I had a designer when we were first getting going and we were not seeing eye to eye on the design at all. My hairdresser, who had become a good friend, Tiffany, called me to see how things were going. I told her how excited I was about how everything with Winged was going, except for the packaging, and how I was disappointed the designer and I weren’t syncing. Tiffany knew my aesthetic probably better than anyone; when I remodeled my house 6 months prior she was my sounding board for all decisions made in the house — every color, tile, textile. Tiffany casually said to me maybe her and her new boyfriend could design something and I didn’t think twice about it. Three days later she called me sounding very excited and asked if I was home because she had to come over and show me. Tiff had come up with the designs, color ways and even the Winged animals for our packaging, and with her boyfriend’s technical skills they presented the Winged branding. Amazing, right? The lesson from this is sometimes the best surprises come where you never thought about looking. Don’t close yourself off to possibilities

Can you share a story about the funniest mistake you made when you were first starting? Can you tell us what lesson you learned from that?

I can’t think of anything truly hilarious that has happened with Winged but I do have a funny earlier entrepreneurial story. During grad school I started a stainless-steel water bottle company called UTURN. I decided that in addition to bottles I wanted to design and get manufactured sustainable lunch boxes for kiddos. I decided to call them “Munch Box” which I thought was super cute and had each one engraved with that name. I searched the web to make sure that there weren’t any products similar in name, filed with USPTO, and obtained the trademark. I ordered 10k lunch boxes from India, which was not an insignificant amount of money for me to lay out. As the lunchboxes were about to clear customs, a friend sent me the definition. Let’s say it was not PG rated. I’ll let you google the meaning, but I still laugh about it to this day.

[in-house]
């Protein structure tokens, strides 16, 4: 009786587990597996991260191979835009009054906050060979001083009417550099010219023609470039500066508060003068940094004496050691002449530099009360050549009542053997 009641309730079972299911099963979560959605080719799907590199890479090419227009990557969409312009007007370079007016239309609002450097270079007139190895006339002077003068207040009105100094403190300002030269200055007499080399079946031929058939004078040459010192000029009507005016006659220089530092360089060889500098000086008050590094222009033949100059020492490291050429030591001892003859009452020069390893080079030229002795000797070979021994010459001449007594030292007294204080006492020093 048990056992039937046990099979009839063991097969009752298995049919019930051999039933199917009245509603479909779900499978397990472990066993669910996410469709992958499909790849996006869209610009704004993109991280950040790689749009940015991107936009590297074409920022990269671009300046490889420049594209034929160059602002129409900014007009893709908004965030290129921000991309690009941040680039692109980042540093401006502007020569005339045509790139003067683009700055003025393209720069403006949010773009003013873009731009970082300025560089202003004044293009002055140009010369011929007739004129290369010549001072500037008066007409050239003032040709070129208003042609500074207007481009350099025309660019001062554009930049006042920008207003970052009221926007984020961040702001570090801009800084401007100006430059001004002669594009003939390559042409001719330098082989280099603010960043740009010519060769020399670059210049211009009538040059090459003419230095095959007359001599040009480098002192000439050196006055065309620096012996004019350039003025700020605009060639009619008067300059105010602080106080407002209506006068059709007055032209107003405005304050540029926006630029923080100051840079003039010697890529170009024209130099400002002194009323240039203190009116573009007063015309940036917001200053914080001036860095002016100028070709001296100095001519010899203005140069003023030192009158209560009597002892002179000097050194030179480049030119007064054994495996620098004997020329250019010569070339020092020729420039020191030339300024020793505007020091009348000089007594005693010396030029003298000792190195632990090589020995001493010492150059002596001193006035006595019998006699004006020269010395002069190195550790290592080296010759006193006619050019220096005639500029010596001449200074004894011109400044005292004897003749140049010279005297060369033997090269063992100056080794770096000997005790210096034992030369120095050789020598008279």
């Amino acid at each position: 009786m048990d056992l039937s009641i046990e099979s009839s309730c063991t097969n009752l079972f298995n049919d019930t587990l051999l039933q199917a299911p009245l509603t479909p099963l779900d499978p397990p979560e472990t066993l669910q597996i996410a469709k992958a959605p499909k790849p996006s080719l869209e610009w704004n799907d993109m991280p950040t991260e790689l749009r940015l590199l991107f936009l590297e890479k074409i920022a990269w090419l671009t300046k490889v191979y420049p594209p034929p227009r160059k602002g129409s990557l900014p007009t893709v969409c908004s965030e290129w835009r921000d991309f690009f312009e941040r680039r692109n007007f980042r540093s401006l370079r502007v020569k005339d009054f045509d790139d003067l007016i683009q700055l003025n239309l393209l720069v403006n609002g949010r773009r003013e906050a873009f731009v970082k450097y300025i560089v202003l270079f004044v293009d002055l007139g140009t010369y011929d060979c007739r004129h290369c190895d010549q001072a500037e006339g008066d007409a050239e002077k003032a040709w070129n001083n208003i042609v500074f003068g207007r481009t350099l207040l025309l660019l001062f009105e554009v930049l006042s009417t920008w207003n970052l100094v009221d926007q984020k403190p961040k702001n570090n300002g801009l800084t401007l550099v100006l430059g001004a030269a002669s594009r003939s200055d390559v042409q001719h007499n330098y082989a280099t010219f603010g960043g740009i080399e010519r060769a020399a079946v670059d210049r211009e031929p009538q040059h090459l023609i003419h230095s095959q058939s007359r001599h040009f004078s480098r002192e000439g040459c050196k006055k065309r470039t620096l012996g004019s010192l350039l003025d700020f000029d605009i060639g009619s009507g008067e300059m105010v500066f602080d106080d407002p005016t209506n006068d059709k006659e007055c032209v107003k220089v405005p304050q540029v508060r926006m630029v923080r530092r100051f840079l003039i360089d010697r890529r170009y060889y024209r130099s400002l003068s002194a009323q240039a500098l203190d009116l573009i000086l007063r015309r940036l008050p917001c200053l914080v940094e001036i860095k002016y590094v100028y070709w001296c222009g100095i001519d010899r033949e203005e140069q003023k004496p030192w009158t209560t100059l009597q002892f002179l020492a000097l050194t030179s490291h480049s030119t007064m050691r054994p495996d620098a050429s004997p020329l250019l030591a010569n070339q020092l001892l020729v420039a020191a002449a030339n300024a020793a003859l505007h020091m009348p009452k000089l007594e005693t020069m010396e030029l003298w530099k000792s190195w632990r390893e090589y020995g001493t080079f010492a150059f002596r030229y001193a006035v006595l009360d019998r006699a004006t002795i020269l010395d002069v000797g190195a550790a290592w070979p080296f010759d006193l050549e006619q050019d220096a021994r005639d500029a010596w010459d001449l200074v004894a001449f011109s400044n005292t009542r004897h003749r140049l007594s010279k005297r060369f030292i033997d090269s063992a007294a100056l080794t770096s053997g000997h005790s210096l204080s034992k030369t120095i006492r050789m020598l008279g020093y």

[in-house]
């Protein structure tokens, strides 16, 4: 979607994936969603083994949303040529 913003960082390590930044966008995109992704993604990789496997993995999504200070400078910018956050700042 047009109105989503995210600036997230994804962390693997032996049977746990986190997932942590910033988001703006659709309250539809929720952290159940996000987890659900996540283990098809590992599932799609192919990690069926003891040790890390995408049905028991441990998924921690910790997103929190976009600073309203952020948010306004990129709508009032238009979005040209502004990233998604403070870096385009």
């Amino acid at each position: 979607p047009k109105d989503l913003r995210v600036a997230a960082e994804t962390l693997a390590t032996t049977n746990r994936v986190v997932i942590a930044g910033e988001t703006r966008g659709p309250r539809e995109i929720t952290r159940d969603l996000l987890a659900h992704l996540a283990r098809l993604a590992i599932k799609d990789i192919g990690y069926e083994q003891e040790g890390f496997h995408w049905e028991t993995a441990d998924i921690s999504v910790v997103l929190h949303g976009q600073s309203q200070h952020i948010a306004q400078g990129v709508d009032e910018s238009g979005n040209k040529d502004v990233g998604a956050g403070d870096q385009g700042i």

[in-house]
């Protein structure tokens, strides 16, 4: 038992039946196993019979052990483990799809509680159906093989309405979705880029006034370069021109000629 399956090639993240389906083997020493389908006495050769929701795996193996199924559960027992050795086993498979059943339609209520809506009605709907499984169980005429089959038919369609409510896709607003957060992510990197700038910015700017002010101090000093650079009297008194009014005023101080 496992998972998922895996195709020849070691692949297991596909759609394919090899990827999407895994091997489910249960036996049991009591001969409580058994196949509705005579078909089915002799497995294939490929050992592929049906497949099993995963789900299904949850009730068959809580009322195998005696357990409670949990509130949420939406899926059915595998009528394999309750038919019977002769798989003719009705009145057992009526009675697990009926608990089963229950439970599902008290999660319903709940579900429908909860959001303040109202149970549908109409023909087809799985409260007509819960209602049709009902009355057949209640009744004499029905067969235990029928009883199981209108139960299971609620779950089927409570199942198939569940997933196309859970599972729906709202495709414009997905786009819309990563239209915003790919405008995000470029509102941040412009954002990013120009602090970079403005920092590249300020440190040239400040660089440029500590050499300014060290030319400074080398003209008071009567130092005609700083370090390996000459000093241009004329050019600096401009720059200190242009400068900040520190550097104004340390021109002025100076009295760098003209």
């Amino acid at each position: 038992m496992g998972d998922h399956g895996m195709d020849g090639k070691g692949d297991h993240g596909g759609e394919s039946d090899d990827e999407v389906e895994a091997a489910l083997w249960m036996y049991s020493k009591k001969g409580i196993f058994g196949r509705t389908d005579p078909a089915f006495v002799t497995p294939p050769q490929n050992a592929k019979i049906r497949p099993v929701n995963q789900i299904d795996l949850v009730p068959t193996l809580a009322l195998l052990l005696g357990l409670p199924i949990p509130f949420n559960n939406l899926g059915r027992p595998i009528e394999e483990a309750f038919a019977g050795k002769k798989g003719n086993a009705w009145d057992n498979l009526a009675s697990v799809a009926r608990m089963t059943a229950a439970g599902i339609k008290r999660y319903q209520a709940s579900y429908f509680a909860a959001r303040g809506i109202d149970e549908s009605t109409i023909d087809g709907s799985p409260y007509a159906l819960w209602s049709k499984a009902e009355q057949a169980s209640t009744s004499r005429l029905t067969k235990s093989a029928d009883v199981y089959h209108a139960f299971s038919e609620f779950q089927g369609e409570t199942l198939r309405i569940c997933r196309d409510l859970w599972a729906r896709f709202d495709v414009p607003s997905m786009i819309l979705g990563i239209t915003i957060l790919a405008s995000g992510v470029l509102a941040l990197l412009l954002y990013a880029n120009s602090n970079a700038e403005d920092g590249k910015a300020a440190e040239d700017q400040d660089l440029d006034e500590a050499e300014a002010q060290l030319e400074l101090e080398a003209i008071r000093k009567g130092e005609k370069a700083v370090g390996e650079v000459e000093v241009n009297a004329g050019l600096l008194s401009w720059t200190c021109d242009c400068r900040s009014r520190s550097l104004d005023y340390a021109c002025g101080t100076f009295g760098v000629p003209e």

None of us are able to achieve success without some help along the way. Is there a particular person who you are grateful towards who helped get you to where you are? Can you share a story about that?

I am forever grateful to Al Quadri, the man who founded NeoCell. When I was just 27 he decided I should be the VP of Sales for his company. I was terrified to accept this big role, but his belief in me made me rise to the occasion. A lot of “fake it ’til you make it” in those early days, but slowly grew into the position. I said so many times through the years that he gave me wings before I knew I could fly, and how beautiful that my brand is now named Winged. I will always be so grateful to the belief he had in me before I had it in myself. It’s my everyday goal to try to be that person for the women on my team.

Lets now jump to the primary focus of our interview. According to this EY report, only about 20 percent of funded companies have women founders. This reflects great historical progress, but it also shows that more work still has to be done to empower women to create companies. In your opinion and experience what is currently holding back women from founding companies?

I don’t necessarily think that women are held back from founding companies, but the issue is that they are held back from getting VC funding for those companies. 40% of the businesses owned in the US are woman owned, up from 20% in 2018. This is the good news. The bad news is that female founders secured only 2% of venture capital in 2021, the smallest share since 2016l The real issue is how to get investors to invest in women and push aside the patriarchal mindset.

Can you help articulate a few things that can be done as individuals, as a society, or by the government, to help overcome those obstacles?